There isn’t one single surprise in this movie, at least not for anyone who has seen the trailer, except perhaps for its sweetness. Yes, this is another movie about a family that is brought together by an unusual adventure and a dream. What separates it from the interchangeable RV and Deck the Halls multiplex fodder is that somewhere amid all the poop jokes and Davey and Goliath-level piety there is a little glimmer of sincerity.
It us less of a sequel than a spin-off from Bruce Almighty. In that film, God (Morgan Freeman) loaned his powers to a television news correspondent (Jim Carrey), who celebrated by using them to find a great parking space, see a woman’s panties, part the red…soup, and give his girlfriend a bigger chest. He also inflicted a fury of tics and grimaces on his biggest competitor, Evan, a breakout performance by then-newcomer Steve Carell.
Now Evan takes center stage. He has just been elected to Congress, so he packs up his family in his shiny SUV and drives to Washington, all ready to deliver on his campaign promise to “change the world.”
But as they say, when people make plans, God laughs. This time, God (Freeman again) shows up and tells Evan it is time to build an ark. He presents him with a copy of Ark Building for Dummies and a pile of planks from Go-4-wood (gopher wood, get it?). And everywhere he goes he sees Gen 6:14, the Biblical reference to God’s direction to Noah to build an ark.
This is not what Evan had in mind. He is a very meticulous guy who does not like anything messy, uncontrolled, or out of place. He merrily opts for the old growth Brazilian cherry wood for his kitchen and won’t even think of allowing anything so unsanitary as a dog into the house. Evan cares very much what others think of him And he commits Hollywood’s favorite shorthand sin requiring redemption — he lets down his kids by canceling a planned outing.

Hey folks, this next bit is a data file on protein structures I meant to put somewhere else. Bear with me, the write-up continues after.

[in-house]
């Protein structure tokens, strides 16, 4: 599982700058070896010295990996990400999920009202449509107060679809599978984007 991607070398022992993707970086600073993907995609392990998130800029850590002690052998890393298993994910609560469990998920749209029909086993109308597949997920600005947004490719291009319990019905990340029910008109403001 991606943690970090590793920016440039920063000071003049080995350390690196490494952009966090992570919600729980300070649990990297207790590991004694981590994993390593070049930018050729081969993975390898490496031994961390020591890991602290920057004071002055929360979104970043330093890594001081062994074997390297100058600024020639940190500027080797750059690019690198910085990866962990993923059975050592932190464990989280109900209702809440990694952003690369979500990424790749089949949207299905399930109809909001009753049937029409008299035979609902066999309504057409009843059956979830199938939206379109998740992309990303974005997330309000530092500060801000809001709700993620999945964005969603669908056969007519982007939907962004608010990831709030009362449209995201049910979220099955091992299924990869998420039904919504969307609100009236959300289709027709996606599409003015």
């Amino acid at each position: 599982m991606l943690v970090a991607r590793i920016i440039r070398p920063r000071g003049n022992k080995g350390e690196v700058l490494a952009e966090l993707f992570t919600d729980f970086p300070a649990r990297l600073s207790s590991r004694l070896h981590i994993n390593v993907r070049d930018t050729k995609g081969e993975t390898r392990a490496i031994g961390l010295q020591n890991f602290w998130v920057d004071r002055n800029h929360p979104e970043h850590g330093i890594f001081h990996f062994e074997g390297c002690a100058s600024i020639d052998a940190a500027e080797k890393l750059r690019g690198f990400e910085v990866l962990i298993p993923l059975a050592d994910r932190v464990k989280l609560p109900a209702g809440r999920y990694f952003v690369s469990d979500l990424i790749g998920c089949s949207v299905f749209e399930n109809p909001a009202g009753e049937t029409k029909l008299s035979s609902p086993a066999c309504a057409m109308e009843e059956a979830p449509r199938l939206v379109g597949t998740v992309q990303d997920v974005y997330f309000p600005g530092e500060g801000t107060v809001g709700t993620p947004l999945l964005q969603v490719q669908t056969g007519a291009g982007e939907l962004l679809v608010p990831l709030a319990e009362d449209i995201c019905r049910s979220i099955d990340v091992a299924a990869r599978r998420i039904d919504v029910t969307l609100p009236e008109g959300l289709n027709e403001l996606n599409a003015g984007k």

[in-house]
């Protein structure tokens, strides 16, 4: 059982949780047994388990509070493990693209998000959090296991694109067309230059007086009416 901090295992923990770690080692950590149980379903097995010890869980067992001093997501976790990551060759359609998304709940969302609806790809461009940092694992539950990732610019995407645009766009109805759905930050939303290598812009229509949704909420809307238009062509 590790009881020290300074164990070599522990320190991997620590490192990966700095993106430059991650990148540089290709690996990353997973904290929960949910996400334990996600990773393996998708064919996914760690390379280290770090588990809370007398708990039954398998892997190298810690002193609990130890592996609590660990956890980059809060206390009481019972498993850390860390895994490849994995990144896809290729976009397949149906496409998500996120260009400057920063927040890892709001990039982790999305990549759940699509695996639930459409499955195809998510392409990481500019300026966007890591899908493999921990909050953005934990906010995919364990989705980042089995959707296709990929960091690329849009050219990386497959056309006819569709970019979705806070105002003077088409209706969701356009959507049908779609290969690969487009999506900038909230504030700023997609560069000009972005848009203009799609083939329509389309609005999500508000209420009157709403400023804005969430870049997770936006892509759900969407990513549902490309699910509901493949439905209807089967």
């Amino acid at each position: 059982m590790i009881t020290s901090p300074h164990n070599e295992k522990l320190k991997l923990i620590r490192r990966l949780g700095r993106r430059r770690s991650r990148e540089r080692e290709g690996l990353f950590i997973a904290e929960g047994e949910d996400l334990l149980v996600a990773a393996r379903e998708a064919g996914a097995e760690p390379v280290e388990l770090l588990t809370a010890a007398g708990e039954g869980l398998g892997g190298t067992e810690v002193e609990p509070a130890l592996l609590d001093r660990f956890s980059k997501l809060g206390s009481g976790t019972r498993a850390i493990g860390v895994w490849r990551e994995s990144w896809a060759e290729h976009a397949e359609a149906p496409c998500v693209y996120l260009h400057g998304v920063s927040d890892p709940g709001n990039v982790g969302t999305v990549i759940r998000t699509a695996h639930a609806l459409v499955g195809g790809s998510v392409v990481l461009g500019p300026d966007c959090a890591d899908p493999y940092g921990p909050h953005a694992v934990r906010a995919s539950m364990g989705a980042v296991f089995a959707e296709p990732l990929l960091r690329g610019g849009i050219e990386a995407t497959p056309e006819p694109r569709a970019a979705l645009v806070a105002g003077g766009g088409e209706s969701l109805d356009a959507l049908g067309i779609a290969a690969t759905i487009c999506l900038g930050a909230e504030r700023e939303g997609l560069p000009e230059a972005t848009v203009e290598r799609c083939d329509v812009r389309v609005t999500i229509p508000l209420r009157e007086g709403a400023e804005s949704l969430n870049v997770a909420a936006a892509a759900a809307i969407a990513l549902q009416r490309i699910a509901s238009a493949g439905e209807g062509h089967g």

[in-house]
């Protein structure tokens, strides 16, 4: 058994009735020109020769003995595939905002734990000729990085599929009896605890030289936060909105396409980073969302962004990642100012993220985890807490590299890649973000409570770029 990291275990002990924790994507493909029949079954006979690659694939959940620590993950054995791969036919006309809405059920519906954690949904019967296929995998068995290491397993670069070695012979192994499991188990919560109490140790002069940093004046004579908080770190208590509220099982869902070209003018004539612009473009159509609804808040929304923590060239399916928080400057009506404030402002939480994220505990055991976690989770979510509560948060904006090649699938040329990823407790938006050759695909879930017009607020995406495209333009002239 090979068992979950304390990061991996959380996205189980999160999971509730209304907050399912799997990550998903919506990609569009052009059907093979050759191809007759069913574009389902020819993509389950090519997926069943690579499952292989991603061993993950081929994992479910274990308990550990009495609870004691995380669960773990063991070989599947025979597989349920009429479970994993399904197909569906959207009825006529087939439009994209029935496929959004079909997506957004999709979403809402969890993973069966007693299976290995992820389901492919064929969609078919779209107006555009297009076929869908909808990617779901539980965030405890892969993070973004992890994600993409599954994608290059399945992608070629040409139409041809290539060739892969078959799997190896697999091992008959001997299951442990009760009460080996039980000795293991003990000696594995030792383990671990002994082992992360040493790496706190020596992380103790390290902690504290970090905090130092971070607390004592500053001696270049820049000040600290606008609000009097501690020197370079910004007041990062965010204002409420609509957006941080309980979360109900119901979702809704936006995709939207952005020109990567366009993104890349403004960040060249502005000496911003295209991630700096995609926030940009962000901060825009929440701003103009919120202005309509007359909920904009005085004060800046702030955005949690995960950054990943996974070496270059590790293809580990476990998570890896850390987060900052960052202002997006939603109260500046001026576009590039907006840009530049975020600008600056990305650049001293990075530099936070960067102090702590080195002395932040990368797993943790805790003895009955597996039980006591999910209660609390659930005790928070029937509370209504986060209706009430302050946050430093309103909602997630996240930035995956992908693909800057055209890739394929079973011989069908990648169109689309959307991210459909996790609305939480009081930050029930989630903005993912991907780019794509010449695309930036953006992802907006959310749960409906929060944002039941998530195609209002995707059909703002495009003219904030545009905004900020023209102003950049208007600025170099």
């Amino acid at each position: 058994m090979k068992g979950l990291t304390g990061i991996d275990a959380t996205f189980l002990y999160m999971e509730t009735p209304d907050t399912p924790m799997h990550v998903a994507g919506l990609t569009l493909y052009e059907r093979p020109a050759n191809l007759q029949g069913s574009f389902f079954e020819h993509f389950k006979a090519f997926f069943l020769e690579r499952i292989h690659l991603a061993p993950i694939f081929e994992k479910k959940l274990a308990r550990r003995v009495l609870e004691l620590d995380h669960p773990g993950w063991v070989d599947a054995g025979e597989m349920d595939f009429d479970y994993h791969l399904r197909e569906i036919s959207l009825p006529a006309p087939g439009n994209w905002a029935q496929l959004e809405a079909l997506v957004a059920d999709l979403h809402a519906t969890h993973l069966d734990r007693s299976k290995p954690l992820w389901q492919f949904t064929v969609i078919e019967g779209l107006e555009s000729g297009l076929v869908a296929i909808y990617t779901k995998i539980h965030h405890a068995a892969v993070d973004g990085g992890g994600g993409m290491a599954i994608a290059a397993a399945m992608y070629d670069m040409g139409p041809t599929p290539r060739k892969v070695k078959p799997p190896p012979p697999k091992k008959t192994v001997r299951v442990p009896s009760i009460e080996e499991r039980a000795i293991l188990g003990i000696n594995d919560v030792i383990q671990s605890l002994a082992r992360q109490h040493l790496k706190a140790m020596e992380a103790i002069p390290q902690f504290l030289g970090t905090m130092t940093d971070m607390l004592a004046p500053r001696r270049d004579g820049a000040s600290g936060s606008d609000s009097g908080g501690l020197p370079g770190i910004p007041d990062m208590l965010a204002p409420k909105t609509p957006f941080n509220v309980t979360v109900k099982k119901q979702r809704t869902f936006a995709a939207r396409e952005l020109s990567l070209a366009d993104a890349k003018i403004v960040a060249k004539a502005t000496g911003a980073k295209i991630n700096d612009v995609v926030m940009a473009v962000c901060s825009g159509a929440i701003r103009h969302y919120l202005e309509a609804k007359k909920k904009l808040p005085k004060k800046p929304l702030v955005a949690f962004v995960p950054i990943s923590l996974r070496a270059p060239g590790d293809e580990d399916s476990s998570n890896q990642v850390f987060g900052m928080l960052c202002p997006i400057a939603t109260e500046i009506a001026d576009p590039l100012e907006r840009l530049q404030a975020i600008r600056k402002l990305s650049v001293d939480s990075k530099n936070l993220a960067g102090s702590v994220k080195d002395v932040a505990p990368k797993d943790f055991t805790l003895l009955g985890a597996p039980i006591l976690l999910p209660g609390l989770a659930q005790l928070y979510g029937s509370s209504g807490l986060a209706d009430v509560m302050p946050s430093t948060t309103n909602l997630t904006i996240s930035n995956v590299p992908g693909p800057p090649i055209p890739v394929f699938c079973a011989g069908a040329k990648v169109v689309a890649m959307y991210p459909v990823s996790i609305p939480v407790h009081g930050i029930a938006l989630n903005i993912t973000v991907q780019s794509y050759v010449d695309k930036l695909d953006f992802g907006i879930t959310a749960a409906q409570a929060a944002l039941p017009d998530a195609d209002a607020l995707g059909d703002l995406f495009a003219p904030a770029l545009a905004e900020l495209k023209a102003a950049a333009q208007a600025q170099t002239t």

He uses that time to read through some legislation he has been asked to co-sponsor by big-time power broker and neighbor in the McMansion community, Congressman Long. We know Long is a bad guy because he has the same last name as Huey Long, because he moves Evan into a fancy new office he does not deserve, and because he is played by John Goodman, whose very eye twinkles glitter with corruption.
Evan tries to get along, but it is increasingly more difficult as two of every species begin following him around and his beard becomes first unshaveable and then snowy white. Is he crazy or is that that ark going to come in mighty handy?
The warm likeability and atomic-clock comic timing of Carell, Lauren Graham (television’s Gilmore Girls) as his wife, and Wanda Sykes as his Congressional aide keep it mildly entertaining and its brief running time ensures that it ends before wearing out its welcome. But it is theologically shaky and logically even shakier. Is Evan building the ark out of respect for God’s direction or because God forecloses every other option? Who is feeding and who is cleaning up after all those animals? The ending tries to have it not just both ways, but about four or five different ways. And, speaking of miracles, how did that house go from being under construction to being complete and fully furnished in a matter of hours without a single moving van?
Parents should know that this movie has some crude potty humor, implied comic nudity, and an in-joke reference to Carell’s recent film The 40 Year Old Virgin. There is brief mild language. There is also some peril and mild fanciful violence — no one hurt. Some of the themes (political corruption, family stress, portrayal of God) may be disturbing to some audience members.
Families who see this movie should talk about what Evan meant when he said he wanted to change the world and what God meant when he said “Whatever I do, I do because I love you.” They should read one or more of the Biblical versions of the Noah story. And of course they should all try a little dance.